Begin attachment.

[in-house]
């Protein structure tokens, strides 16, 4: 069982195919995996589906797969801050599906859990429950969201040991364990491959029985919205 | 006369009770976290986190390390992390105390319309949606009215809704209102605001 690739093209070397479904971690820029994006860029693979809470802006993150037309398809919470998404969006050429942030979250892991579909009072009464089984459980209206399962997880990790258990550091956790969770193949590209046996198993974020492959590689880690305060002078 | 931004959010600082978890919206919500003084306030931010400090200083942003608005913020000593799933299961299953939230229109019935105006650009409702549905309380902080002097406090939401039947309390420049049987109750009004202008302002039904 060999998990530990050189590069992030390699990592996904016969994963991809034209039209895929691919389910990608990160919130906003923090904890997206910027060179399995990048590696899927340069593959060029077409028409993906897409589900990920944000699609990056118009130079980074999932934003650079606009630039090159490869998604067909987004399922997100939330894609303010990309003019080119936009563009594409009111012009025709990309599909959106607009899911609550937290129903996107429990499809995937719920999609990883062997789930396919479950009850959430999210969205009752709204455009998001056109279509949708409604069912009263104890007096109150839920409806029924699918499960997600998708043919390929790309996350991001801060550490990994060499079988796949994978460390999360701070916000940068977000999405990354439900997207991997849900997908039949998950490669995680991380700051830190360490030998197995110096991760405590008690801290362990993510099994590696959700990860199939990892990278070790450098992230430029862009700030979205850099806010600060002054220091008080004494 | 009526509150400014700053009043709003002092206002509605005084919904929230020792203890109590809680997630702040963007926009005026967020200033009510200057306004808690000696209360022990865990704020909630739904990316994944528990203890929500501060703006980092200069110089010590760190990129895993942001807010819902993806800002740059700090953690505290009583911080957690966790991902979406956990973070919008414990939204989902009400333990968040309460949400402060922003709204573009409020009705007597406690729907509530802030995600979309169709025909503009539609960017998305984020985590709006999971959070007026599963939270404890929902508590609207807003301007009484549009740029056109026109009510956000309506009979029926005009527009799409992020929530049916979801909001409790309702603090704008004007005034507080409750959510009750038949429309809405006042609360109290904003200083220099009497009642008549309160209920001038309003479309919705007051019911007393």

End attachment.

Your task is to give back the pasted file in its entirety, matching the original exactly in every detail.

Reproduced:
[in-house]
């Protein structure tokens, strides 16, 4: 069982195919995996589906797969801050599906859990429950969201040991364990491959029985919205 | 006369009770976290986190390390992390105390319309949606009215809704209102605001 690739093209070397479904971690820029994006860029693979809470802006993150037309398809919470998404969006050429942030979250892991579909009072009464089984459980209206399962997880990790258990550091956790969770193949590209046996198993974020492959590689880690305060002078 | 931004959010600082978890919206919500003084306030931010400090200083942003608005913020000593799933299961299953939230229109019935105006650009409702549905309380902080002097406090939401039947309390420049049987109750009004202008302002039904 060999998990530990050189590069992030390699990592996904016969994963991809034209039209895929691919389910990608990160919130906003923090904890997206910027060179399995990048590696899927340069593959060029077409028409993906897409589900990920944000699609990056118009130079980074999932934003650079606009630039090159490869998604067909987004399922997100939330894609303010990309003019080119936009563009594409009111012009025709990309599909959106607009899911609550937290129903996107429990499809995937719920999609990883062997789930396919479950009850959430999210969205009752709204455009998001056109279509949708409604069912009263104890007096109150839920409806029924699918499960997600998708043919390929790309996350991001801060550490990994060499079988796949994978460390999360701070916000940068977000999405990354439900997207991997849900997908039949998950490669995680991380700051830190360490030998197995110096991760405590008690801290362990993510099994590696959700990860199939990892990278070790450098992230430029862009700030979205850099806010600060002054220091008080004494 | 009526509150400014700053009043709003002092206002509605005084919904929230020792203890109590809680997630702040963007926009005026967020200033009510200057306004808690000696209360022990865990704020909630739904990316994944528990203890929500501060703006980092200069110089010590760190990129895993942001807010819902993806800002740059700090953690505290009583911080957690966790991902979406956990973070919008414990939204989902009400333990968040309460949400402060922003709204573009409020009705007597406690729907509530802030995600979309169709025909503009539609960017998305984020985590709006999971959070007026599963939270404890929902508590609207807003301007009484549009740029056109026109009510956000309506009979029926005009527009799409992020929530049916979801909001409790309702603090704008004007005034507080409750959510009750038949429309809405006042609360109290904003200083220099009497009642008549309160209920001038309003479309919705007051019911007393």